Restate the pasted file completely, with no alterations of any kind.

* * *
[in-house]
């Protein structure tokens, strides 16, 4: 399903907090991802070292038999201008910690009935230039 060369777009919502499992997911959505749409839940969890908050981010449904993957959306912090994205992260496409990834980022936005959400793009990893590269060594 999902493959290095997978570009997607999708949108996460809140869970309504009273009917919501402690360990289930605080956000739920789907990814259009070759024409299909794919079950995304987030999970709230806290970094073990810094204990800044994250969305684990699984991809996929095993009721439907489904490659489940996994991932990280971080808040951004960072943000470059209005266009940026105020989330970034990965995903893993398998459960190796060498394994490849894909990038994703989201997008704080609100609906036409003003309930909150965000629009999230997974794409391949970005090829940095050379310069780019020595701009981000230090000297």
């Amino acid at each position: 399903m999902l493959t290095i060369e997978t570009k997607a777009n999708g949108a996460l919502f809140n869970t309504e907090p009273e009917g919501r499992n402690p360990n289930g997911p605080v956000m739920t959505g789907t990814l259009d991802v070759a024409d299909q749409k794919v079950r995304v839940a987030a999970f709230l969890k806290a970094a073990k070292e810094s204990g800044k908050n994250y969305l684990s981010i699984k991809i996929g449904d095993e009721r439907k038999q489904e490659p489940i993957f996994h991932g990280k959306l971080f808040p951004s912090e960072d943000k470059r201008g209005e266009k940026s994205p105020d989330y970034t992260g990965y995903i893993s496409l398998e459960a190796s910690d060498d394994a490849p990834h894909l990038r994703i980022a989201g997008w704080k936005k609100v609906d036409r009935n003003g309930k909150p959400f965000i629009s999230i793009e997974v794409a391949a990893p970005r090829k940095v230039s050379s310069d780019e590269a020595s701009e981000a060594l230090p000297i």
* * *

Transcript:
[in-house]
């Protein structure tokens, strides 16, 4: 399903907090991802070292038999201008910690009935230039 060369777009919502499992997911959505749409839940969890908050981010449904993957959306912090994205992260496409990834980022936005959400793009990893590269060594 999902493959290095997978570009997607999708949108996460809140869970309504009273009917919501402690360990289930605080956000739920789907990814259009070759024409299909794919079950995304987030999970709230806290970094073990810094204990800044994250969305684990699984991809996929095993009721439907489904490659489940996994991932990280971080808040951004960072943000470059209005266009940026105020989330970034990965995903893993398998459960190796060498394994490849894909990038994703989201997008704080609100609906036409003003309930909150965000629009999230997974794409391949970005090829940095050379310069780019020595701009981000230090000297």
């Amino acid at each position: 399903m999902l493959t290095i060369e997978t570009k997607a777009n999708g949108a996460l919502f809140n869970t309504e907090p009273e009917g919501r499992n402690p360990n289930g997911p605080v956000m739920t959505g789907t990814l259009d991802v070759a024409d299909q749409k794919v079950r995304v839940a987030a999970f709230l969890k806290a970094a073990k070292e810094s204990g800044k908050n994250y969305l684990s981010i699984k991809i996929g449904d095993e009721r439907k038999q489904e490659p489940i993957f996994h991932g990280k959306l971080f808040p951004s912090e960072d943000k470059r201008g209005e266009k940026s994205p105020d989330y970034t992260g990965y995903i893993s496409l398998e459960a190796s910690d060498d394994a490849p990834h894909l990038r994703i980022a989201g997008w704080k936005k609100v609906d036409r009935n003003g309930k909150p959400f965000i629009s999230i793009e997974v794409a391949a990893p970005r090829k940095v230039s050379s310069d780019e590269a020595s701009e981000a060594l230090p000297i």